|Gumweed (Grindelia squarrosa) is a good remedy for upper respiratory infections. © 2001 stevenfoster.com.|
BELLEVUE, WA—As the modern practice of botanical medicine becomes more scientific, it is essential to honor the ancient roots of herbal medicine and safeguard its spiritual dimensions, said Bill Mitchell, ND, at the annual meeting of the American Association of Naturopathic Physicians.
“You need good medicines to practice good medicine,” said Dr. Mitchell, co-founder of Bastyr University, one of the nation’s four accredited naturopathic medical schools. “Nowadays, there are lots of companies producing high-quality plant medicines made to standards far beyond the so-called “Specific Medicines” of turn-of-the-century practice. And it is a whole lot easier to do our therapeutics and our research.”
The danger is that in focusing on single ingredient markers for standardization, the field will literally lose the forest for the trees, and then lose the trees for the molecules. The psychospiritual and symbolical dimensions of plant medicine are essential to the “meaning” aspect of practice, and this aspect is essential to the therapeutic effect.
“Your patients come to see you not just because they’re sick, but because they’re leading inauthentic lives,” stressed Dr. Mitchell. “Without a connection between self and source, we can’t be healthy.” Botanical medicines, in addition to their specific biochemical effects, can help patients reconnect with the earth.
|Bill Mitchell, ND, co-founder of Bastyr University, one of the nation’s four accredited naturopathic medical schools.|
“The plants were who figured out how Gaia (the spirit of the Earth) could have a relationship with the sun in a way that supports and engenders life.” In studying ways to use specific plant products to treat specific symptoms, try not to lose sight of this fact. There’s nothing wrong with taking a linear, biochemically-oriented approach to herbal medicine. Just don’t forget the “chloro-fulfillment” aspect of what you’re doing.
Reflecting on the life and work of his friend and mentor, the late Dr. John Bastyr, considered the founder of modern naturopathy, Dr. Mitchell reviewed some of Dr. Bastyr’s favorite botanical remedies. Following are a few highlights from that extensive list.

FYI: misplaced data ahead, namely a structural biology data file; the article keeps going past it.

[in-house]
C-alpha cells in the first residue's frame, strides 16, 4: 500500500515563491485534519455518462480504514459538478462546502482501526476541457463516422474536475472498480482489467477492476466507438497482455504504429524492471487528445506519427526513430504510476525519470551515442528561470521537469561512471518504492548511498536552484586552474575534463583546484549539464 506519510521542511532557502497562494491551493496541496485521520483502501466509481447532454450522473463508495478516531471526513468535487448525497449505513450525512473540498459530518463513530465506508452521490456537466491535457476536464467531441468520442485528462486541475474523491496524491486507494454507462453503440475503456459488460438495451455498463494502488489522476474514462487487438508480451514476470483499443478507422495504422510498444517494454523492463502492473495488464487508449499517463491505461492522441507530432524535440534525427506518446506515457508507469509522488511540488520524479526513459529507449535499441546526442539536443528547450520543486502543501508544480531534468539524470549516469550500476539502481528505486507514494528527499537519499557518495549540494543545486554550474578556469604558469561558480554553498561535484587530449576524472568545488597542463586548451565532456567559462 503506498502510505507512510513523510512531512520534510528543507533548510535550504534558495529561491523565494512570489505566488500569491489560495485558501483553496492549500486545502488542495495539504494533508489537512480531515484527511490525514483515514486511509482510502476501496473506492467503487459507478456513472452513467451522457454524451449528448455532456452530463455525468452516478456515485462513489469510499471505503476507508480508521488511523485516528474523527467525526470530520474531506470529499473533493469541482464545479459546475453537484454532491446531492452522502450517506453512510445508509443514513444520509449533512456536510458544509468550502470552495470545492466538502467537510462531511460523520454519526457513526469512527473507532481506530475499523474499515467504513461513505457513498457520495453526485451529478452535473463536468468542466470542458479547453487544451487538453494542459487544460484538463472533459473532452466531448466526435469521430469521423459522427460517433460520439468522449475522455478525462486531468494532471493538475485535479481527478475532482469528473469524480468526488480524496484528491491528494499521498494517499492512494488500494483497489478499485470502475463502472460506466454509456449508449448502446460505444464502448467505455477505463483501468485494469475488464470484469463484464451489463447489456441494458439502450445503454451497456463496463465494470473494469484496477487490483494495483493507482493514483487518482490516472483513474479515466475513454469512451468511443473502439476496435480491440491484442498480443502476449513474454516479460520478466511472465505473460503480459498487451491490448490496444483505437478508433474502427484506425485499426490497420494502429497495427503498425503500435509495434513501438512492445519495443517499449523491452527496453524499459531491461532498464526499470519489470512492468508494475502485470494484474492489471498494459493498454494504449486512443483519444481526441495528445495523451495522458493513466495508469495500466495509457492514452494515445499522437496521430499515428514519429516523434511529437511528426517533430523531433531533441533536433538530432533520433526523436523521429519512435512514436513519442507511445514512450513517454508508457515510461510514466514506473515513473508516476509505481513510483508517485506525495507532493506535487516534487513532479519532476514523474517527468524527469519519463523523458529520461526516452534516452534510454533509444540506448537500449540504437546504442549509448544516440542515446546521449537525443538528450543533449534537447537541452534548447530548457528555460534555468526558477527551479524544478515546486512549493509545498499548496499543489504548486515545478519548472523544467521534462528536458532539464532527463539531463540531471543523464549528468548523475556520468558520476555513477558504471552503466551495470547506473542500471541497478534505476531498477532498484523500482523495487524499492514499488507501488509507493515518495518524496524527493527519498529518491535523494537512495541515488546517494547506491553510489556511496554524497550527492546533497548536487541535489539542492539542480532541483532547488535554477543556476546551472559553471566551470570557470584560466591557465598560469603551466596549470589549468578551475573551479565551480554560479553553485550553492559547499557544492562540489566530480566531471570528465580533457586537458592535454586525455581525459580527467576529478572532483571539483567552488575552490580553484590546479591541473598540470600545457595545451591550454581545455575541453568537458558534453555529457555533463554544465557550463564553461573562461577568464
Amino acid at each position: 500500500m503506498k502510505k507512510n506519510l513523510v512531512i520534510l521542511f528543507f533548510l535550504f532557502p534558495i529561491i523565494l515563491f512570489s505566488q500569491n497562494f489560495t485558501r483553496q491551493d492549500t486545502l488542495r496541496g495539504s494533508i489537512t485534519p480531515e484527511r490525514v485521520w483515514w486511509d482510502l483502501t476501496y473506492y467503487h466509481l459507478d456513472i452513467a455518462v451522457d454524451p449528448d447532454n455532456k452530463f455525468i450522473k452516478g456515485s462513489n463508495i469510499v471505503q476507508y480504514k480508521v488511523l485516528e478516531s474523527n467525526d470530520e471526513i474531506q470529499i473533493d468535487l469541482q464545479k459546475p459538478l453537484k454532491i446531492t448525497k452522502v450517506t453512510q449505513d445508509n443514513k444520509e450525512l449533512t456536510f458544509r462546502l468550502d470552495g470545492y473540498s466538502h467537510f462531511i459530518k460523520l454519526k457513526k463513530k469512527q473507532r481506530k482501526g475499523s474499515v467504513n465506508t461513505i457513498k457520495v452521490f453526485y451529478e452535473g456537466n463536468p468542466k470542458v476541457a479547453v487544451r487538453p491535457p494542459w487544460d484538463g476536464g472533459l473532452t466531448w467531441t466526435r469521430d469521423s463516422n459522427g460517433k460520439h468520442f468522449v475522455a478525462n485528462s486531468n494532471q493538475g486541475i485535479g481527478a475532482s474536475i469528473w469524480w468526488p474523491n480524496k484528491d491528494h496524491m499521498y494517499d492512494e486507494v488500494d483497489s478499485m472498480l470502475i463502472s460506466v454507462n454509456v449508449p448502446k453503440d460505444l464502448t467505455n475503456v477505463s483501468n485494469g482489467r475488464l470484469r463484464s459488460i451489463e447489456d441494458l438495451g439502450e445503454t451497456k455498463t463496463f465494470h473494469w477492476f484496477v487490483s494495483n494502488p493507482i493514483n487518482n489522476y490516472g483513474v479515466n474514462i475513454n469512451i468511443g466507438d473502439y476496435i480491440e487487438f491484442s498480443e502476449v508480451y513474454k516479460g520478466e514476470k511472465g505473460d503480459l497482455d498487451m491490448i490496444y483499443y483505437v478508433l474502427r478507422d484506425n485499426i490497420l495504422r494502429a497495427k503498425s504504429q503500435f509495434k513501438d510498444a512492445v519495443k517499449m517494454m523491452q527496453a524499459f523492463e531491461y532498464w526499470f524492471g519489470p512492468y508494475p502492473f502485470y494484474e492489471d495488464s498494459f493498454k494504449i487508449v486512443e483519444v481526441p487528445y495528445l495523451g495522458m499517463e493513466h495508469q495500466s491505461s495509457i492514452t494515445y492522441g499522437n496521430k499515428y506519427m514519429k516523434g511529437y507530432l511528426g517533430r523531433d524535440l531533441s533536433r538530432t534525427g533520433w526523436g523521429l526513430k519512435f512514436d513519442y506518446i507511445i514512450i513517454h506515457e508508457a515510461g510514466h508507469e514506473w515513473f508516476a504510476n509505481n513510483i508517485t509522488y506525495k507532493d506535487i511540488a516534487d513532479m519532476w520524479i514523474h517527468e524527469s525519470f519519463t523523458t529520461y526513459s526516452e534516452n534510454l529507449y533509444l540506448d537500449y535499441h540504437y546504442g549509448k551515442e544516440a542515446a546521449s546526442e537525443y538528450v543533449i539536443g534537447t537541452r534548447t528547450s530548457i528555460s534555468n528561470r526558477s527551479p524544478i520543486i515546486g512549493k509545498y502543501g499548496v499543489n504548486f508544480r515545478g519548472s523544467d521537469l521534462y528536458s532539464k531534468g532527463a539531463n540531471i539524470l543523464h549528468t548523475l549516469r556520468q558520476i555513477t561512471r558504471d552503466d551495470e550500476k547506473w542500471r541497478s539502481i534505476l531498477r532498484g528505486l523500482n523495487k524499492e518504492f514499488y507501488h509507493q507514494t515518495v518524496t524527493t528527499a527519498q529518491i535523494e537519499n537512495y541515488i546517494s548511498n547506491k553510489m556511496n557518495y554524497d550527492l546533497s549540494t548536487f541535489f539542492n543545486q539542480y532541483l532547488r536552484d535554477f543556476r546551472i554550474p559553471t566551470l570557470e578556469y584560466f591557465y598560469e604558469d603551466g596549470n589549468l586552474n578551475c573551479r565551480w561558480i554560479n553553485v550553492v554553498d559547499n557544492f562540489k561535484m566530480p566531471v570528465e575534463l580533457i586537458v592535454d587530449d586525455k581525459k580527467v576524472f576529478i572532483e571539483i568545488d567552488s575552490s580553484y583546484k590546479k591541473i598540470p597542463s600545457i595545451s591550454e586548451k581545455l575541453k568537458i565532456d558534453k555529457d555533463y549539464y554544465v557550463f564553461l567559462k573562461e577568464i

Anodynes (Pain Relievers)
Dioscorea villosa (wild yam): Though it has received the most attention as a natural alternative to hormone replacement, this herb was one of Dr. Bastyr’s top choices for relieving rheumatic pain. Use 30 drops of Dioscorea tincture, twice daily.
Piscidia erythrina (Jamaican dogwood): A very effective herb for relieving menstrual pain. Use 60 drops of tincture immediately, followed by 2 capsules of the ground plant, every two hours, until the cramps subside. Usually, only 2 or 3 doses are needed, said Dr. Mitchell, adding that this herb also works well for post-herpetic neuralgia.
Antihelminthic (for destroying parasites)
Artemesia annua (wormseed): An excellent herb for Ascaris lumbricoides, and monocellular flagellates. “It is as effective or more effective than Flagyl in killing monocellular flagellates and non-flagellate enteric parasites,” Dr. Mitchell said. Most capsule preparations of artemesia are in the 300–500 mg/capsule range. Two capsules, twice daily for a week usually does the job. “This is for the people whose intestines are never happy despite diet corrections, acidophilus and everything else.”
Carminatives (to dispel intestinal gas)
Foeniculum vulgare (fennel): A spoonful of fennel seeds, crushed and eaten, makes a good carminative. If you prefer the fluid extract form, use 30–60 drops twice daily.
Pimpinella anisum (anise): This benevolent plant has respiratory expectorant properties as well. As a carminative, it is best taken by crushing a teaspoon of the seeds, and making an infusion.
Mentha piperita (peppermint): Peppermint oil quite effectively relaxes intestinal and gastric sphincters, allowing gas to pass through. In capsule form, it works very quickly, though teas are also effective.
Ginkgo biloba: The apparent memory-enhancing effects of this herb, which were clearly recognized by Dr. Bastyr years before ginkgo became a national fad, are due in large part to its ability to induce endothelial relaxation and enhance cerebral blood flow. Dr. Bastyr recommended 60 drops of botanical extract daily.
Vinca minor (lesser periwinkle): not as well known as ginkgo, but also quite effective for increasing cerebral circulation. Use 10 drops of a good extract, twice daily.
Crocus sativus (saffron): “The best thing for brain circulation that there is,” said Dr. Mitchell, attributing the effect to a water-soluble carotenoid unique to this plant. “Take a gram of the stabiles, put it in a bottle half-full of water, shake it, and then let it sit for a day. After that, fill the bottle with alcohol.” The resulting tincture is excellent for increasing cerebral circulation.
Grindelia squarrosa (gumweed): “This was one of Dr. Bastyr’s favorites. He used a lot of grindelia,” said Dr. Mitchell. For treating upper respiratory infections, it is best used in combination with Glycyrrhiza glabra typica (licorice). Combine equal parts of grindelia 1:1 tincture, and glycyrrhiza, 50% alcohol extract, and give 60 drops of the mixed tinctures, 4 times daily.